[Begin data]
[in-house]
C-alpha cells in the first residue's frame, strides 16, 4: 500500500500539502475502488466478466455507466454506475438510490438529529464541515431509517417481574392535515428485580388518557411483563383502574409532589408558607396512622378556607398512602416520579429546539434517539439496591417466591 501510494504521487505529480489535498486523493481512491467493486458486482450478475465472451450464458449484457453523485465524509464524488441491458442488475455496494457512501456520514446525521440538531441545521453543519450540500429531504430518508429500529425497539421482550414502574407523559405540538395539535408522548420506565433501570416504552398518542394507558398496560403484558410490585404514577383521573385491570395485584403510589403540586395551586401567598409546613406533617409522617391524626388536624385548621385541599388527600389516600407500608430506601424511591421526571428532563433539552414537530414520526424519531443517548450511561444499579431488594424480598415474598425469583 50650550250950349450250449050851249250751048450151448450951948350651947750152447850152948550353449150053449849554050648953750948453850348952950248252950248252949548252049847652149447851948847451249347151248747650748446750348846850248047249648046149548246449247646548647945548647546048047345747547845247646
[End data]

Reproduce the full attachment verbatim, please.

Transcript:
[in-house]
C-alpha cells in the first residue's frame, strides 16, 4: 500500500500539502475502488466478466455507466454506475438510490438529529464541515431509517417481574392535515428485580388518557411483563383502574409532589408558607396512622378556607398512602416520579429546539434517539439496591417466591 501510494504521487505529480489535498486523493481512491467493486458486482450478475465472451450464458449484457453523485465524509464524488441491458442488475455496494457512501456520514446525521440538531441545521453543519450540500429531504430518508429500529425497539421482550414502574407523559405540538395539535408522548420506565433501570416504552398518542394507558398496560403484558410490585404514577383521573385491570395485584403510589403540586395551586401567598409546613406533617409522617391524626388536624385548621385541599388527600389516600407500608430506601424511591421526571428532563433539552414537530414520526424519531443517548450511561444499579431488594424480598415474598425469583 50650550250950349450250449050851249250751048450151448450951948350651947750152447850152948550353449150053449849554050648953750948453850348952950248252950248252949548252049847652149447851948847451249347151248747650748446750348846850248047249648046149548246449247646548647945548647546048047345747547845247646